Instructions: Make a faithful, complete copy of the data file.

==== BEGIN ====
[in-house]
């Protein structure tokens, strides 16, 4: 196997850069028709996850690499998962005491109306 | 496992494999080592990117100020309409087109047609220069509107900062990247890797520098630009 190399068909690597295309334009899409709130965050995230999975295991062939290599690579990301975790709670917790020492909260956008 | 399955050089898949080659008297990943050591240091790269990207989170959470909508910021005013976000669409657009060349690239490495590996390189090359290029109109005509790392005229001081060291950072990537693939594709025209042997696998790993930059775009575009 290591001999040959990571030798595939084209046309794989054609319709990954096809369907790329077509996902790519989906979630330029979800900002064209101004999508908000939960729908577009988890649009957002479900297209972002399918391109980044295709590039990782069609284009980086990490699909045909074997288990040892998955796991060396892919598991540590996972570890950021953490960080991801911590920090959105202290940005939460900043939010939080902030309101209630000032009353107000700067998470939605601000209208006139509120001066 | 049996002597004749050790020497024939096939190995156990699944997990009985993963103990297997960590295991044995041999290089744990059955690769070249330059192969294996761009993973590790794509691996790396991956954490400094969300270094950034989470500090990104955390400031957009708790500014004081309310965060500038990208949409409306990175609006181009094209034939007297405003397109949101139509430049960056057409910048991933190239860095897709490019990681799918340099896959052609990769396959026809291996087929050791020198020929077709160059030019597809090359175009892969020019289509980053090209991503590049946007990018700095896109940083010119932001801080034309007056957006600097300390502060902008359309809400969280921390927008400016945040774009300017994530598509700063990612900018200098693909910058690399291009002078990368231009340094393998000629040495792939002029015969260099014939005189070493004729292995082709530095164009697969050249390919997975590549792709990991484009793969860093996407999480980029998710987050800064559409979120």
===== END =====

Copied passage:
[in-house]
């Protein structure tokens, strides 16, 4: 196997850069028709996850690499998962005491109306 | 496992494999080592990117100020309409087109047609220069509107900062990247890797520098630009 190399068909690597295309334009899409709130965050995230999975295991062939290599690579990301975790709670917790020492909260956008 | 399955050089898949080659008297990943050591240091790269990207989170959470909508910021005013976000669409657009060349690239490495590996390189090359290029109109005509790392005229001081060291950072990537693939594709025209042997696998790993930059775009575009 290591001999040959990571030798595939084209046309794989054609319709990954096809369907790329077509996902790519989906979630330029979800900002064209101004999508908000939960729908577009988890649009957002479900297209972002399918391109980044295709590039990782069609284009980086990490699909045909074997288990040892998955796991060396892919598991540590996972570890950021953490960080991801911590920090959105202290940005939460900043939010939080902030309101209630000032009353107000700067998470939605601000209208006139509120001066 | 049996002597004749050790020497024939096939190995156990699944997990009985993963103990297997960590295991044995041999290089744990059955690769070249330059192969294996761009993973590790794509691996790396991956954490400094969300270094950034989470500090990104955390400031957009708790500014004081309310965060500038990208949409409306990175609006181009094209034939007297405003397109949101139509430049960056057409910048991933190239860095897709490019990681799918340099896959052609990769396959026809291996087929050791020198020929077709160059030019597809090359175009892969020019289509980053090209991503590049946007990018700095896109940083010119932001801080034309007056957006600097300390502060902008359309809400969280921390927008400016945040774009300017994530598509700063990612900018200098693909910058690399291009002078990368231009340094393998000629040495792939002029015969260099014939005189070493004729292995082709530095164009697969050249390919997975590549792709990991484009793969860093996407999480980029998710987050800064559409979120």